Ravens' Lewis provides spark
BALTIMORE — There's no telling how effective Ray Lewis will be Sunday against the Indianapolis Colts after missing 12 weeks with a torn right triceps.
Fortunately, for the Ravens, he's already provided an emotional lift.
With his announcement that he will step into retirement after Baltimore completes its 2013 playoff run, Lewis gave the slumping Ravens a boost heading into their wild-card game.
“Just having him back on the field is an inspiration,” Baltimore defensive coordinator Dean Pees said.
There are plenty of engaging story lines for this game, which pits Baltimore's current NFL team against the one that left the city in a caravan of moving vans during a March 1984 snowstorm. The matchup features the return of Colts coach Chuck Pagano, who served as the Ravens' defensive coordinator last year and is back on the sideline after being treated for leukemia.
What's more, Baltimore offensive coordinator Jim Caldwell coached at Indianapolis for three seasons, culminating his up-and-down run with last year's 2-14 debacle. There's also the Ravens' playoff experience — this is their fifth straight trip under coach John Harbaugh — against a young Colts team that has 28 players making their postseason debut.
But nothing is more noteworthy than the pending retirement of the 37-year-old Lewis, who has been Baltimore's starting middle linebacker for 17 years, or as long as the Ravens have been the Ravens. On Sunday, the aged warrior will don his gear inside his home arena for perhaps one last time. Lewis will then emerge from the tunnel to perform his ceremonial dance for the fervent, appreciative crowd.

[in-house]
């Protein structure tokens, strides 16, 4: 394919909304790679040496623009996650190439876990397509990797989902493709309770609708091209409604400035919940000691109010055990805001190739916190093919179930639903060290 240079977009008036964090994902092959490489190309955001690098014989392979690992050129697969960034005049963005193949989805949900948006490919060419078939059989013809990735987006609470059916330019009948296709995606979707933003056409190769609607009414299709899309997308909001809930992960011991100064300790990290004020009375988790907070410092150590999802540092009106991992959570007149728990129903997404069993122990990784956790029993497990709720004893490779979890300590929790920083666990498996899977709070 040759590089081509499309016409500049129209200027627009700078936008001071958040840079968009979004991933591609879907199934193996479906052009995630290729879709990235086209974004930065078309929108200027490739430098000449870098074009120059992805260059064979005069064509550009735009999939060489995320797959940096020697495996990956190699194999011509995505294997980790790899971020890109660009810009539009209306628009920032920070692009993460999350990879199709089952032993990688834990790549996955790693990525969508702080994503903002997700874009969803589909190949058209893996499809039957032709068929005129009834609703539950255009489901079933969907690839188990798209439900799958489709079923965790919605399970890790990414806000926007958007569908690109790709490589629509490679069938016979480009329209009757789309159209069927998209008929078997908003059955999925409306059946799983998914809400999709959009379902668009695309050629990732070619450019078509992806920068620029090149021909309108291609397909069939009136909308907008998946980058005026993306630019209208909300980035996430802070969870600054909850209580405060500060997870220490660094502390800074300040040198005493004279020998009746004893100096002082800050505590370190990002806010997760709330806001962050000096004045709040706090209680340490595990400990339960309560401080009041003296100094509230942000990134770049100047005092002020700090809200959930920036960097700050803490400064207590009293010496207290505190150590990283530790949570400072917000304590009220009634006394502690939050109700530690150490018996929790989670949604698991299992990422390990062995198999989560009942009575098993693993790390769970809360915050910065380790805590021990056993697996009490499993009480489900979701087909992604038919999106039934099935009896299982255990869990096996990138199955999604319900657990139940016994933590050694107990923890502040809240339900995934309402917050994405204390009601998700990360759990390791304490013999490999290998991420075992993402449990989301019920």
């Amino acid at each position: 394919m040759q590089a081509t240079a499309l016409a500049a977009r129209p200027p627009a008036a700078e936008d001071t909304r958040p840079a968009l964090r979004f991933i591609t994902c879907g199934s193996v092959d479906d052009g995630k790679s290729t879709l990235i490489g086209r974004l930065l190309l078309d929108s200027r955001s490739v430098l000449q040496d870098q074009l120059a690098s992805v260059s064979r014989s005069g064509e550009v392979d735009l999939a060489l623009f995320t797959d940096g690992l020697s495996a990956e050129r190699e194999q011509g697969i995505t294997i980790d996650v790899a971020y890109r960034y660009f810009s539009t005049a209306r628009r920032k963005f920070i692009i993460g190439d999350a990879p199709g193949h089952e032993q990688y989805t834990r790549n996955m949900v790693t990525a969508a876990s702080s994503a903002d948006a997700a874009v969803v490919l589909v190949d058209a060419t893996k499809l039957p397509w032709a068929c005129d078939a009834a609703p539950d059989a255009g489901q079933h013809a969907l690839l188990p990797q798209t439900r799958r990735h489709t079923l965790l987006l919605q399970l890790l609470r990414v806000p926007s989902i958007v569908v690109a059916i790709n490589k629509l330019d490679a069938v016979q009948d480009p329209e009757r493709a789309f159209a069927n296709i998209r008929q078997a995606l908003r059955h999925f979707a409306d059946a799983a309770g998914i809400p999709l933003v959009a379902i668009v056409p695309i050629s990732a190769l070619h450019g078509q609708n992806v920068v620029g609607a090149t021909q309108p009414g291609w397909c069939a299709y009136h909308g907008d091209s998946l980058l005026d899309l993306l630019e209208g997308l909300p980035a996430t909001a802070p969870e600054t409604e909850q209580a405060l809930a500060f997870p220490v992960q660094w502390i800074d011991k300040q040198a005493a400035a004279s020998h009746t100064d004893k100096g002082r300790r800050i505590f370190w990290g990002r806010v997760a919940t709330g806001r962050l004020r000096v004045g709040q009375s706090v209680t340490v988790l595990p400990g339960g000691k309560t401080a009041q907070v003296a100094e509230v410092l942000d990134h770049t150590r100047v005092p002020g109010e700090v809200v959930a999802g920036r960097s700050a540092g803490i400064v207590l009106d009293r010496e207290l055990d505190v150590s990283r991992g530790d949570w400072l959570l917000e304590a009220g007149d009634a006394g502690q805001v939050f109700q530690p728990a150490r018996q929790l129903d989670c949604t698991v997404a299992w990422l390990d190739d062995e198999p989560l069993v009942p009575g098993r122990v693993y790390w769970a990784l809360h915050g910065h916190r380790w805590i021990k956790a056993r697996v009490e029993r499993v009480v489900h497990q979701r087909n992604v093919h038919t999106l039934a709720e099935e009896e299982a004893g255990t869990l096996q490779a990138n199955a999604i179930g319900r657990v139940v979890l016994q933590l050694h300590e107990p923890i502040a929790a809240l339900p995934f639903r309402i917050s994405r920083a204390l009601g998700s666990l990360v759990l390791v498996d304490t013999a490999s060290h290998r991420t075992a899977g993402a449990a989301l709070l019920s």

“That's when it's going to hit me the most,” Ravens running back Ray Rice said. “That's when I think it's going to hit the city of Baltimore the most, that it could possibly be the last time coming through that tunnel. The emotions are going to be too rough to even think about, because Baltimore is Ray Lewis, and when he comes out of that tunnel, everybody is electrified.”
Lewis has always had an impeccable sense of timing, and his calculated announcement served as a perfect example of that trait. Baltimore (10-6) needed a boost after going 1-4 in December, and Lewis provided it Wednesday by telling his teammates “this would be my last ride.”
“He never talks about individual awards and accolades. He always talks about trying to get another trophy, another Lombardi,” wide receiver Torrey Smith said. “We're one of 12 teams that have an opportunity to go out there and get it, and we want to send him out the right way.”
Pagano said, “Whether he announced his retirement or not, just having Ray back, having his presence on the football field. That's going to give any team an extra edge or spark.”
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